Adam Zagajewski, “Auto Mirror”

Those who drive wherever they like, whenever they like—I've been jealous of them for so long.

Adam Zagajewski, “Auto Mirror”

Those who drive wherever they like, whenever they like—I've been jealous of them for so long. It's one thing for nearly all of us in the US to have our sense of independence tied to driving. I mean, not being able to drive typically means not being able to work. But it is quite another thing to fully embrace driving. To take a burden and make it maximally positive. One person I knew would leave work and go to cheap and tasty hole-in-the-wall spots. He had an endless supply of locations. He'd also hunt down vintage toys and games, help out at community events, reach out to innumerable people. Driving wasn't just something he did or enjoyed. It was damn near a superpower.

However, I just drove from Texas to Missouri, a distance of 500 miles traversed in a day. I am proud I made the trip. I increased my endurance, focused on competent, safe driving, and packed a car as full as possible. I brought everything I own with me. I wouldn't say I felt free or confident during the drive, though. I was far more stressed and worried. I certainly could not acknowledge, much less process, moments with any emotional weight.

Thus, a glance at Adam Zagajewski's "Auto Mirror" took me aback. He says he saw the "bulk of the Beauvais Cathedral" in his rear-view mirror, "suddenly." That he was open to amazement shocks me. Godzilla could have been fighting Mothra in my mirror and I would have made sure my car didn't drift into the shoulder. Dolphins could have been firing rockets at each other from head-mounted launchers and I would have been checking if I had enough bottled water.

Granted, I'm making a major change. I lived in Texas for 20 years. That's gone now. But I wonder if there's an element of driving that's reflective, not just passing everything by. Here are Zagajewski's words:

Auto Mirror (from A Book of Luminous Things)
Adam Zagajewski (tr. Czeslaw Milosz & Robert Hass)

In the rear-view mirror suddenly
I saw the bulk of the Beauvais Cathedral
great things dwell in small ones
for a moment.

His little lyric does not lack intricacy. "In the rear-view mirror suddenly," the first line, gives a specific time and place. A second for glancing, as moving supersedes looking. A compressed space in a machine's service. This modern moment he juxtaposes with a past enormity: "I saw the bulk of the Beauvais Cathedral." These two lines remind me of movies where someone goes through a dark cave to find a majestic lost civilization at the end. But it's an everyday experience which he relates. Plenty of people pass Beauvais Cathedral daily.

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One can take stock of the everyday and bury oneself with it. All of us know people intent on drowning others with every detail of their lives. Thus, the character of Zagajewski's observation fascinates me. He's not indulging the mundane, but he's also not declaring he saw God. He simply records a happening which might be passed over. He draws a conclusion that's almost trite: "great things dwell in small ones / for a moment." Somehow, it works.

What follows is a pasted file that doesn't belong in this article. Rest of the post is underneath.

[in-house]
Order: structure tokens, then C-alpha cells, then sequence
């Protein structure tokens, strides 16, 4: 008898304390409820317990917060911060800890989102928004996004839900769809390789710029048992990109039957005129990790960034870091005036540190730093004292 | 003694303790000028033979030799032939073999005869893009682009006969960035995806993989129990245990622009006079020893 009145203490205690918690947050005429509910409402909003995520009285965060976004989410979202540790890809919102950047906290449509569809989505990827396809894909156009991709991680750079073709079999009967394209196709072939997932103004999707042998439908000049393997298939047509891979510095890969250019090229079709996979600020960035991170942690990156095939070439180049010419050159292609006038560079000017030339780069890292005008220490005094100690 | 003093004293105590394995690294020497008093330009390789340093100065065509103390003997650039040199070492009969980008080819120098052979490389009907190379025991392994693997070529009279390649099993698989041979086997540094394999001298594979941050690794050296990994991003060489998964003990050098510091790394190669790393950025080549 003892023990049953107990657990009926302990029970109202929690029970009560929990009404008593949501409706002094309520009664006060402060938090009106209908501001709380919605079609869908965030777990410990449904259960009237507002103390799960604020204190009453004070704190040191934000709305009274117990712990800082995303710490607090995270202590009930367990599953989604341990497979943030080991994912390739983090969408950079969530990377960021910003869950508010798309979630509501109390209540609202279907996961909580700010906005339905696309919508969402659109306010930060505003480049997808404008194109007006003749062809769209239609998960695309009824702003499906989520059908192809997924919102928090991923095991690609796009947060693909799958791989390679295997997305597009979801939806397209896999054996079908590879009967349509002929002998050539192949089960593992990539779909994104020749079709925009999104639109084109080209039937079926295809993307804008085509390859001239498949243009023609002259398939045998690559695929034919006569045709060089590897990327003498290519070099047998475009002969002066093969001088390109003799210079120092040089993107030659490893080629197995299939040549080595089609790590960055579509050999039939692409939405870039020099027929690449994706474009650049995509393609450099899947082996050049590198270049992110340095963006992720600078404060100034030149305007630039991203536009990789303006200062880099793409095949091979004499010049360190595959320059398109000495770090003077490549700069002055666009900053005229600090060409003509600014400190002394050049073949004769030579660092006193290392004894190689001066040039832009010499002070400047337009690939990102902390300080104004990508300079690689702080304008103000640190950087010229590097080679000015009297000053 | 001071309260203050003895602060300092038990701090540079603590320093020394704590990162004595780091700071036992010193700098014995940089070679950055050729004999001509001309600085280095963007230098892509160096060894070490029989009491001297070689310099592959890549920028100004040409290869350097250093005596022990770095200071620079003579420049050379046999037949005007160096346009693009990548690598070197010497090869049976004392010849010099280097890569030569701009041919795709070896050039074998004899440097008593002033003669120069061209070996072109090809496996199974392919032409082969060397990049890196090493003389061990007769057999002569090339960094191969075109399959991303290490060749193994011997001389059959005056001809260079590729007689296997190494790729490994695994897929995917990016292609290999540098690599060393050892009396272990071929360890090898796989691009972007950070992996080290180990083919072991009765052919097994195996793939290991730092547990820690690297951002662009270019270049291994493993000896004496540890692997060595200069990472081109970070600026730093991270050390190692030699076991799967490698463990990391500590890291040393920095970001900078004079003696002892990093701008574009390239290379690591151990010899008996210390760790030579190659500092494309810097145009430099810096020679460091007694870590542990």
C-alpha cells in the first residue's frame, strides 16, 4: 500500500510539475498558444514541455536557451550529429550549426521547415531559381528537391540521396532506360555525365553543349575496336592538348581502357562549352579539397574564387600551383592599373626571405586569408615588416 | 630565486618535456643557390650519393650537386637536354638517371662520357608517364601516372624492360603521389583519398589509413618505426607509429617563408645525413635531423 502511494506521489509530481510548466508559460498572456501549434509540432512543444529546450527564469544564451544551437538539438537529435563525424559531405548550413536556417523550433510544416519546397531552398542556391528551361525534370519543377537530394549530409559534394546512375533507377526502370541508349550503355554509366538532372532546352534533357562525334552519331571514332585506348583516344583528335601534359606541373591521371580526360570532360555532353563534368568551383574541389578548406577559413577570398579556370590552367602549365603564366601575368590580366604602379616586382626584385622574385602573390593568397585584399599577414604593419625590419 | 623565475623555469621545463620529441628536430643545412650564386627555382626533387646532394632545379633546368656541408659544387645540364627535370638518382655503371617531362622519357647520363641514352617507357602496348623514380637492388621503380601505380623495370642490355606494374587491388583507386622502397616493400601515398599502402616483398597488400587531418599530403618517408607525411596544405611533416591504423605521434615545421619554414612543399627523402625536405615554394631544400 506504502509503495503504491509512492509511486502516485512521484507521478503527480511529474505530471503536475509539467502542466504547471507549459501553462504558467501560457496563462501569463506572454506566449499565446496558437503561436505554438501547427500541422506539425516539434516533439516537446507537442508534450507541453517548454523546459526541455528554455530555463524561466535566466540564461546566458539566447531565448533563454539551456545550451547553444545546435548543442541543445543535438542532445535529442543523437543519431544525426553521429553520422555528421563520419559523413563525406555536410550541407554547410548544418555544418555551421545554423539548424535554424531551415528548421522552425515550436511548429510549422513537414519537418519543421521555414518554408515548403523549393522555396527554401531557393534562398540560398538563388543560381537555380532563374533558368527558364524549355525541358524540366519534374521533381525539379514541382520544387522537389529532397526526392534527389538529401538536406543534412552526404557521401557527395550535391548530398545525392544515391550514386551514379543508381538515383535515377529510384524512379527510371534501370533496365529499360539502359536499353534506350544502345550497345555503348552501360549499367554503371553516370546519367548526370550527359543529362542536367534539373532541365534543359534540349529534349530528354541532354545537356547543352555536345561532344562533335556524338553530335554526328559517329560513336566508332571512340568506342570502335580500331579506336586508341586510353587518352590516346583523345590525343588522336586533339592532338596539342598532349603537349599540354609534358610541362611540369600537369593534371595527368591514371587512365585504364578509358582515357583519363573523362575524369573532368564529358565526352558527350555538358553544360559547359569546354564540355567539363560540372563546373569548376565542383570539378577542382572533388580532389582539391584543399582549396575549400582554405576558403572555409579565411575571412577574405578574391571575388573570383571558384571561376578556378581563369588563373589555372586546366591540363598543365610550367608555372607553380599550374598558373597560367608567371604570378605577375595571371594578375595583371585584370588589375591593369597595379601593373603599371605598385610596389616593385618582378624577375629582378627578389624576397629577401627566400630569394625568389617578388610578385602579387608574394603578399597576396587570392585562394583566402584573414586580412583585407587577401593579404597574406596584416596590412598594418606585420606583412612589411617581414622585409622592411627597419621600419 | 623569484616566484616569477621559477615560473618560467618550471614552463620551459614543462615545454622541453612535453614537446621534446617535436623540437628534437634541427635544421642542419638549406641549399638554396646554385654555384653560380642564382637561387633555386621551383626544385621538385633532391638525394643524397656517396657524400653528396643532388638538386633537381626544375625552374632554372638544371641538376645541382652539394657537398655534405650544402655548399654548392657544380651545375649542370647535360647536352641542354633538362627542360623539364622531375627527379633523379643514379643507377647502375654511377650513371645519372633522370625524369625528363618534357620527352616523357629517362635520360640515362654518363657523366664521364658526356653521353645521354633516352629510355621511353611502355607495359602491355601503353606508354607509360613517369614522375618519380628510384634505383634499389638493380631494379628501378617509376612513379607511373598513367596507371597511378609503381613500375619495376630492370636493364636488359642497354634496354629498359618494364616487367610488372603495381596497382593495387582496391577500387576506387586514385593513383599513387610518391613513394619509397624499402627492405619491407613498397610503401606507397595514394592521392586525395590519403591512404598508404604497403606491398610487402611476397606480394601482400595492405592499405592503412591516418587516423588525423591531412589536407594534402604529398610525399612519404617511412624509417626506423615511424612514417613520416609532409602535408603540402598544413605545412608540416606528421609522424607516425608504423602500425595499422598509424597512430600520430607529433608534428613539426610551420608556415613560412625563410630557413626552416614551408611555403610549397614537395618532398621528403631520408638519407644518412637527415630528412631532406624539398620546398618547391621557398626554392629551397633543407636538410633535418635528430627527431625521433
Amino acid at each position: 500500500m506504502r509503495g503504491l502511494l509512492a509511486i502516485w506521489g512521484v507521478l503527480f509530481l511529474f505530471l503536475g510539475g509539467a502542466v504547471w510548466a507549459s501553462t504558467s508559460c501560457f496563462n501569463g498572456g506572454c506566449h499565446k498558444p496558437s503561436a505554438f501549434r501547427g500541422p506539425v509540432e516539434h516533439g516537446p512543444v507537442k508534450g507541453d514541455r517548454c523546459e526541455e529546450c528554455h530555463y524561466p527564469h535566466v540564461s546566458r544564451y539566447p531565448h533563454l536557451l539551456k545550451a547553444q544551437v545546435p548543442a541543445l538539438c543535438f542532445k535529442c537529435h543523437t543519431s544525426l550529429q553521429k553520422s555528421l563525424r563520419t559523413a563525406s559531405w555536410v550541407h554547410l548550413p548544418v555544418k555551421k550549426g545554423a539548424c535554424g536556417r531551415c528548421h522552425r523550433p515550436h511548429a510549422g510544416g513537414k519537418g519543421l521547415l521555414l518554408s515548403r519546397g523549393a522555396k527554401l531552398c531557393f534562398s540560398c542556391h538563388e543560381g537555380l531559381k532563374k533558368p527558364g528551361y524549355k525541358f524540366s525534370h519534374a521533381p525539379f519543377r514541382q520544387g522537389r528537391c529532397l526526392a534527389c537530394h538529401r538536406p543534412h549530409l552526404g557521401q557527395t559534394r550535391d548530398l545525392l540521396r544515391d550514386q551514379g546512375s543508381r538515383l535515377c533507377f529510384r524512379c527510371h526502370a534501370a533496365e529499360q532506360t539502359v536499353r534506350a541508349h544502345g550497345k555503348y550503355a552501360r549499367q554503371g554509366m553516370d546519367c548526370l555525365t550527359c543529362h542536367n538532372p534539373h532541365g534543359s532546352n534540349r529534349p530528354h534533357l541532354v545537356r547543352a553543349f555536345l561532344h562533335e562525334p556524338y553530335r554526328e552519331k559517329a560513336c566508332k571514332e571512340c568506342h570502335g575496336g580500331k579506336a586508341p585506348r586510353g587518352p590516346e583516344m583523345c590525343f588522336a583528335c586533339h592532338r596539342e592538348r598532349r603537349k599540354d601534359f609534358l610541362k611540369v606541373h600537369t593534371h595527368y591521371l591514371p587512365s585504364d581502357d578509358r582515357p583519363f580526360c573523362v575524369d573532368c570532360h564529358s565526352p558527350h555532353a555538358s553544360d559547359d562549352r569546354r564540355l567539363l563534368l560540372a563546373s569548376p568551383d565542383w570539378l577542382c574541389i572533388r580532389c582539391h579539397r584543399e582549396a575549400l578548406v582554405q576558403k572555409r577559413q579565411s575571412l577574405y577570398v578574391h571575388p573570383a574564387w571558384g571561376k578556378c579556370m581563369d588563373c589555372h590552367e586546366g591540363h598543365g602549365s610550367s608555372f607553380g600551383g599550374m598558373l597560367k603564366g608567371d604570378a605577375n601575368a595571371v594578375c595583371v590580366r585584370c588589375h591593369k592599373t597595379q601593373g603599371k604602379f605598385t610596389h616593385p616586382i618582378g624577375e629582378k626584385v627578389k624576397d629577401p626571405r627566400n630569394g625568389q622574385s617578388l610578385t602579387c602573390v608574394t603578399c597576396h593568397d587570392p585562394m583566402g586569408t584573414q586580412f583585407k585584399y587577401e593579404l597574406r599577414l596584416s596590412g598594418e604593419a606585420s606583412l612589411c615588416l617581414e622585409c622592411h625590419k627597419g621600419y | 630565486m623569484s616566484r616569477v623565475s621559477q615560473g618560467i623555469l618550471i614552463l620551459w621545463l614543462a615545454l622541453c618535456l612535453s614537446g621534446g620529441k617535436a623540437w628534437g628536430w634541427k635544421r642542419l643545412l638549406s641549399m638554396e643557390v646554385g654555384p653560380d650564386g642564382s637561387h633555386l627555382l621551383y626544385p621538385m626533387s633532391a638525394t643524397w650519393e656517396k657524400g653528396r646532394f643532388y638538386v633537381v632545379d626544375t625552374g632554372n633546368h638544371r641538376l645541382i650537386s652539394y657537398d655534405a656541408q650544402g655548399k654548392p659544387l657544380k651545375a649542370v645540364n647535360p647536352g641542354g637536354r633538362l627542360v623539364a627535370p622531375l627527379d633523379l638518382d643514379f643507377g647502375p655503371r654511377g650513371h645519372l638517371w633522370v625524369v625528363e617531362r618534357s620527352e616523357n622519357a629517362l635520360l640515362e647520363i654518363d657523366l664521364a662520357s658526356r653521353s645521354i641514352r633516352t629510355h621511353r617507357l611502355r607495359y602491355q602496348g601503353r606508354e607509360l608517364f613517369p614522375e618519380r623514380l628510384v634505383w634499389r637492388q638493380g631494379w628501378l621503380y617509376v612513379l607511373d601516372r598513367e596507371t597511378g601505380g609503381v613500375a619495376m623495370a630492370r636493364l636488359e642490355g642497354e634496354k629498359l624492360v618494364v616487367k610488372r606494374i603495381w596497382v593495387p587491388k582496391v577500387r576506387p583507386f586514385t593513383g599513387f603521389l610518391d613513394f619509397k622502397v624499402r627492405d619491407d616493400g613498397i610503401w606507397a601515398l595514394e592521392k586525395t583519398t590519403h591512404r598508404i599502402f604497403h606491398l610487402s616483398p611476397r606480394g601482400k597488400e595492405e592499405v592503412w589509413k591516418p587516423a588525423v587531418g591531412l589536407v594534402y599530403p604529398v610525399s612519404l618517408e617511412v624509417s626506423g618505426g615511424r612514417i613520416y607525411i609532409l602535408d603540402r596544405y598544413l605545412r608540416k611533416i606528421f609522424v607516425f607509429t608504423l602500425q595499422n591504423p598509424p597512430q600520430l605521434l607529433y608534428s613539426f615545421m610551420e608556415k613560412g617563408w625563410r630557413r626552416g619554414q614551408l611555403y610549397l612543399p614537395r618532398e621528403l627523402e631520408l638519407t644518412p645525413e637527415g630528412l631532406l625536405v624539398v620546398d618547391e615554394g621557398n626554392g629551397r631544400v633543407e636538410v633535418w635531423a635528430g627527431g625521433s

I'm thinking about my most recent drive. I didn't see a cathedral in the rear-view. Instead, I stopped at a Shell station in McAlester, Oklahoma where an older woman said I had beautiful skin tone. I got that compliment years ago from someone I still miss. As I drove into Missouri, I might have heard every FM station in Tulsa. What struck me was how much they had going on. An open invitation to a kickball league, advertised with gusto by the DJ, as if living in Tulsa automatically made you the epitome of cool. A bit later, a young woman working at a gas station wanted all of her customers to assent that her job sucked. They did, strangely affirming her job wasn't the worst.

Cathedrals had many anonymous artisans, who created magnificent artwork for the glory of the divine, not their own name. They poured every ounce of themselves into their work; they took pride in creation even as they gave it away; their affirmation of themselves, you might say, was ironic. I often say that feudal mores have infected modern life in a bad way. People treating anything and everything as their castle, or looking for some status which they feel permits them to dominate others. But maybe the collection of experiences which made a cathedral is a way of understanding when you've been given a gift. For some, driving will only be passing through quickly. That's fine; they've got places to go. For others, there's seeing yourself reflected in other people's eyes. They know you're making a journey. It's not something that you yourself might remember, perhaps least of all when driving. "[G]reat things dwell in small ones / for a moment."